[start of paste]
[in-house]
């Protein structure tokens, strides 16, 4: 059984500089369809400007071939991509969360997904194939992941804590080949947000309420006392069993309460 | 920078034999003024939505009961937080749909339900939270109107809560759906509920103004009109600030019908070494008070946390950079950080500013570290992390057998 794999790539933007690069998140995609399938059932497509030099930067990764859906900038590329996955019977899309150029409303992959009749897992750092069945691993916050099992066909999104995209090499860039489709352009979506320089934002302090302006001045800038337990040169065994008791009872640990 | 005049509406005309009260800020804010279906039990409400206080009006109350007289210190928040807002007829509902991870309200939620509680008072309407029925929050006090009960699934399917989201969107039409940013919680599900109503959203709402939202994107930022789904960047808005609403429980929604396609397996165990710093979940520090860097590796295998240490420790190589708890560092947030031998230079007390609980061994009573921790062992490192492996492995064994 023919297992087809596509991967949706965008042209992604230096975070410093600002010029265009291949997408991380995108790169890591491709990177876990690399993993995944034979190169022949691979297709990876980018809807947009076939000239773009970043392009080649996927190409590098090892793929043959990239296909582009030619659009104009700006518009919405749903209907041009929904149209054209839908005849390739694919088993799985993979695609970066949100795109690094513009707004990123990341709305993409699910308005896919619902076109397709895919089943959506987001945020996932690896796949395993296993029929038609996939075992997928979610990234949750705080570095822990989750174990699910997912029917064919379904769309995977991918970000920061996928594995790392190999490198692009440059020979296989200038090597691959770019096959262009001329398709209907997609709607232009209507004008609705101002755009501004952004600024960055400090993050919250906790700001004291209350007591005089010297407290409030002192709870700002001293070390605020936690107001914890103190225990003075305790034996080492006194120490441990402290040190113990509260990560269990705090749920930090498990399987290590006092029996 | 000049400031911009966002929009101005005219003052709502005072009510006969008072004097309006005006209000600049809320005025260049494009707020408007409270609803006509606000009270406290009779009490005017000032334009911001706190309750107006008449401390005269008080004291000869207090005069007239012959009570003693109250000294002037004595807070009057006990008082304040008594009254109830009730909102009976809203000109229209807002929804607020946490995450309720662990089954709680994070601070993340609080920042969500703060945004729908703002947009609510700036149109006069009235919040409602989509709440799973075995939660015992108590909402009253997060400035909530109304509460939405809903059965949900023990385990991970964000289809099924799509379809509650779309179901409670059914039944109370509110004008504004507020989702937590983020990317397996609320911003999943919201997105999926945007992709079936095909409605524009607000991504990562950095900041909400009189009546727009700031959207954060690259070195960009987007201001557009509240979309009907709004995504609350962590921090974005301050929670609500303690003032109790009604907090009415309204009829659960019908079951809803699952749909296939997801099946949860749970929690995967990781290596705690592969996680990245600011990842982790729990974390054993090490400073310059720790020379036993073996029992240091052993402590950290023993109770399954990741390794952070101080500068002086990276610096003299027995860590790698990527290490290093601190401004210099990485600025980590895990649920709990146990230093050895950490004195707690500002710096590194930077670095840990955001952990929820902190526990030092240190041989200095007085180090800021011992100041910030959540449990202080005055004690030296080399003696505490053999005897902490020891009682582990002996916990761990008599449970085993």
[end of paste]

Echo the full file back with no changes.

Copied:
[in-house]
């Protein structure tokens, strides 16, 4: 059984500089369809400007071939991509969360997904194939992941804590080949947000309420006392069993309460 | 920078034999003024939505009961937080749909339900939270109107809560759906509920103004009109600030019908070494008070946390950079950080500013570290992390057998 794999790539933007690069998140995609399938059932497509030099930067990764859906900038590329996955019977899309150029409303992959009749897992750092069945691993916050099992066909999104995209090499860039489709352009979506320089934002302090302006001045800038337990040169065994008791009872640990 | 005049509406005309009260800020804010279906039990409400206080009006109350007289210190928040807002007829509902991870309200939620509680008072309407029925929050006090009960699934399917989201969107039409940013919680599900109503959203709402939202994107930022789904960047808005609403429980929604396609397996165990710093979940520090860097590796295998240490420790190589708890560092947030031998230079007390609980061994009573921790062992490192492996492995064994 023919297992087809596509991967949706965008042209992604230096975070410093600002010029265009291949997408991380995108790169890591491709990177876990690399993993995944034979190169022949691979297709990876980018809807947009076939000239773009970043392009080649996927190409590098090892793929043959990239296909582009030619659009104009700006518009919405749903209907041009929904149209054209839908005849390739694919088993799985993979695609970066949100795109690094513009707004990123990341709305993409699910308005896919619902076109397709895919089943959506987001945020996932690896796949395993296993029929038609996939075992997928979610990234949750705080570095822990989750174990699910997912029917064919379904769309995977991918970000920061996928594995790392190999490198692009440059020979296989200038090597691959770019096959262009001329398709209907997609709607232009209507004008609705101002755009501004952004600024960055400090993050919250906790700001004291209350007591005089010297407290409030002192709870700002001293070390605020936690107001914890103190225990003075305790034996080492006194120490441990402290040190113990509260990560269990705090749920930090498990399987290590006092029996 | 000049400031911009966002929009101005005219003052709502005072009510006969008072004097309006005006209000600049809320005025260049494009707020408007409270609803006509606000009270406290009779009490005017000032334009911001706190309750107006008449401390005269008080004291000869207090005069007239012959009570003693109250000294002037004595807070009057006990008082304040008594009254109830009730909102009976809203000109229209807002929804607020946490995450309720662990089954709680994070601070993340609080920042969500703060945004729908703002947009609510700036149109006069009235919040409602989509709440799973075995939660015992108590909402009253997060400035909530109304509460939405809903059965949900023990385990991970964000289809099924799509379809509650779309179901409670059914039944109370509110004008504004507020989702937590983020990317397996609320911003999943919201997105999926945007992709079936095909409605524009607000991504990562950095900041909400009189009546727009700031959207954060690259070195960009987007201001557009509240979309009907709004995504609350962590921090974005301050929670609500303690003032109790009604907090009415309204009829659960019908079951809803699952749909296939997801099946949860749970929690995967990781290596705690592969996680990245600011990842982790729990974390054993090490400073310059720790020379036993073996029992240091052993402590950290023993109770399954990741390794952070101080500068002086990276610096003299027995860590790698990527290490290093601190401004210099990485600025980590895990649920709990146990230093050895950490004195707690500002710096590194930077670095840990955001952990929820902190526990030092240190041989200095007085180090800021011992100041910030959540449990202080005055004690030296080399003696505490053999005897902490020891009682582990002996916990761990008599449970085993």